The Red House (1947)

The Red House (1947)  Front Cover DVD

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The Red House (1947)  Back Cover DVD

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Edward G. Robinson portrays one-legged farmer Pete Morgan, who works his large spread with his devoted sister, Ellen (Judith Anderson in a rare sympathetic role), and their adopted ward Meg (Allene Roberts). Meg has a crush on local boy Nath Storm (Lon McCallister) and gets him a job on the farm as a hand, leading to an almost Freudian explosion of emotion and unbridled Id. Playing out against this rather odd m?nage a trois of Pete, Meg and Nath is another convoluted intertwining of romances, including local hussy Tibby (Julie London in an early role), who is playing the field both with Nath and local tough guy Teller (Rory Calhoun).

The Red House is really a film about relationships rather than any overt plot mechanics, but it plays out in a sort of quasi-Gothic atmosphere after Nath comes on board as farm hand and wants to take a shortcut home at night which will lead him through some supposedly haunted woods and near the titular structure. Pete becomes almost frantic in his attempts to keep the boy from going that way, which raises the suspicions of Meg, who starts asking perhaps a few too many questions. Something obviously happened there, something that may have led to Pete losing his leg and something that may in fact involve Meg. Modern day mystery buffs probably won't have an overly hard time figuring out what's going on in The Red House, but perhaps rather surprisingly, it really doesn't matter that much and takes away little of the film's inherent moodiness and subtext of emotional undertow.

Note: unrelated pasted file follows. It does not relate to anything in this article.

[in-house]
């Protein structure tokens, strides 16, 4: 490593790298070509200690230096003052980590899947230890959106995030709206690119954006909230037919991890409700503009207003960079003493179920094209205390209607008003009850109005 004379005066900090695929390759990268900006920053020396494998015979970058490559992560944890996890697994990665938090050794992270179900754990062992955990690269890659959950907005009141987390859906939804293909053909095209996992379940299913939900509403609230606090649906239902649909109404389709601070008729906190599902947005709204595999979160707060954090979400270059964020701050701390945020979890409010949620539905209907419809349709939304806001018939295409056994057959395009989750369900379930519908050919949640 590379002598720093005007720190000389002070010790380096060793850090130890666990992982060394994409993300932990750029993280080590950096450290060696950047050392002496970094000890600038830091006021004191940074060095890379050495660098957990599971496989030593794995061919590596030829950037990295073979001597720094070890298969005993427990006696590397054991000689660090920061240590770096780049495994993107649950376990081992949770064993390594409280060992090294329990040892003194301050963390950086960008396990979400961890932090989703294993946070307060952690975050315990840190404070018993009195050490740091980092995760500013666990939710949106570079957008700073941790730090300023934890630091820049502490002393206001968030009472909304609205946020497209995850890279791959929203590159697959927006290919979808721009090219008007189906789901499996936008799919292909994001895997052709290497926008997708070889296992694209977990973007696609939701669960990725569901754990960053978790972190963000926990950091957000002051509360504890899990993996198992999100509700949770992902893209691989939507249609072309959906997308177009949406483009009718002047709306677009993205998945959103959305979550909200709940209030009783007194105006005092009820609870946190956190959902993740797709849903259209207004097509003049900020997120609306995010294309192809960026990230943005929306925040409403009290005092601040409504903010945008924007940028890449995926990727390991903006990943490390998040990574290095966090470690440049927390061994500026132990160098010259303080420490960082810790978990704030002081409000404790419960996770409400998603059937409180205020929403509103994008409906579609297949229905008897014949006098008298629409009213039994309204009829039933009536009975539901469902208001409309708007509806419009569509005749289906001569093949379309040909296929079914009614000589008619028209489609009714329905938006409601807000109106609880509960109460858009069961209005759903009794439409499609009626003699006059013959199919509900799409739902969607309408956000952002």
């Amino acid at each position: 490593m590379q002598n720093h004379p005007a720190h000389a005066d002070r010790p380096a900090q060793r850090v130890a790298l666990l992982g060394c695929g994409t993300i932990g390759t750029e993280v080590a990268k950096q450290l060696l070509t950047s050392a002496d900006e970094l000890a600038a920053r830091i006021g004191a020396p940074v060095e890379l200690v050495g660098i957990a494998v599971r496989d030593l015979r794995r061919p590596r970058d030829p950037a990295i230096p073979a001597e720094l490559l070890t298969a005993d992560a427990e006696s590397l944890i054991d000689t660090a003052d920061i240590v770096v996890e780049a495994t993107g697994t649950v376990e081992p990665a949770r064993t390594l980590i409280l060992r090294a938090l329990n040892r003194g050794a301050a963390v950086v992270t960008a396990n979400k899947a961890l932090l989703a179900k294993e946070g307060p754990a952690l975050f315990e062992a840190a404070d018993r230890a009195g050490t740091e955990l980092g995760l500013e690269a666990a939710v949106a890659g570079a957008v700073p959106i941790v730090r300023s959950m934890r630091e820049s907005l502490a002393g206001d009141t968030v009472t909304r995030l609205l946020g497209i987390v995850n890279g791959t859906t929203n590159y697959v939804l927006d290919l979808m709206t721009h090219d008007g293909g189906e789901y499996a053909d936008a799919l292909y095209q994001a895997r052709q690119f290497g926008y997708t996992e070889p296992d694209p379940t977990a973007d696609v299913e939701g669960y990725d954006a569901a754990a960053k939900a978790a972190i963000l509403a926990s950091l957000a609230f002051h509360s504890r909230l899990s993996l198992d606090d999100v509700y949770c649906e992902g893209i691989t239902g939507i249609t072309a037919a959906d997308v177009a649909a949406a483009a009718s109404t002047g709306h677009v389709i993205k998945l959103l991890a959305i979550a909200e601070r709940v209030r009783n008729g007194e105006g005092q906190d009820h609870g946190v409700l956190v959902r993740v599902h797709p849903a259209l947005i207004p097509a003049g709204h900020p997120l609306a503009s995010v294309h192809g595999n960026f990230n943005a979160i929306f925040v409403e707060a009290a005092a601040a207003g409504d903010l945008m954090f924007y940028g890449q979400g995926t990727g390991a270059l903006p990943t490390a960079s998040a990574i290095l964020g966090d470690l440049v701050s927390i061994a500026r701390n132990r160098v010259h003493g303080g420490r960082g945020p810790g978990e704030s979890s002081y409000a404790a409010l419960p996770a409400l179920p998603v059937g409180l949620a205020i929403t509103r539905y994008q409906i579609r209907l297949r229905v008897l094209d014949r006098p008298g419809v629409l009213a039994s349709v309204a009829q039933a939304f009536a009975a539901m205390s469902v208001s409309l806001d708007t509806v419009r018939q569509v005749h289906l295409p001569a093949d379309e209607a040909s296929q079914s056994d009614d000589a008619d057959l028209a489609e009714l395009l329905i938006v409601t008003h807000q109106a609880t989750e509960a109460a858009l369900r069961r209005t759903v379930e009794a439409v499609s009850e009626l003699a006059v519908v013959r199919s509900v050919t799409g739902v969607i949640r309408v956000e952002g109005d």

The Red House came out in 1947, smack dab in Robinson's noir era, and while it may not be a traditional noir (much like The Stranger), it's a moody, tense piece of filmmaking that shows what a remarkably versatile actor Robinson really was, one who could segue from sweet tenderness to murderous rage at the drop of a thundering Miklos Rozsa score cue. While the film doesn't exactly keep its secrets hidden especially artfully, it's an often spooky little film that casts an interesting light on post-War rural America and the roiling passions not so subtly buried underneath calm exteriors, something somewhat similar to Hitchock's Shadow of a Doubt in a way.

The film is probably best appreciated as a showcase for some nicely nuanced performances. Robinson evinces growing paranoia brilliantly, and he manages to walk a fine line between curmudgeonly gruffness and tender sweetness. It's almost bracing to see Anderson, so nefarious in Rebecca, work a homespun character like Ellen here, and she does remarkably fine work. If the "kids" are a bit too callow and inexperienced, they, too, have their moments, and Calhoun is especially effective (and actually kind of frightening) in a glowering, hulking performance as a backwoods predator who briefly ends up on the lam with London. Like McCallister, Allene Roberts' name has been largely lost to the ravages of time, but The Red House shows the then young girl to be rather well modulated as she traverses emotional territory that needs to see Meg evolve from peaceful security to increasing fear and ultimately hysteria.


Edward G. Robinson as Pete Morgan
Lon McCallister as Nath Storm
Judith Anderson as Ellen Morgan
Rory Calhoun as Teller
Allene Roberts as Meg
Julie London as Tibby
Ona Munson as Mrs. Storm
Harry Shannon as Dr. Jonathan Byrne
Arthur Space as The Sheriff
Pat Flaherty as Motorcycle Cop
Walter Sande as Don Brent

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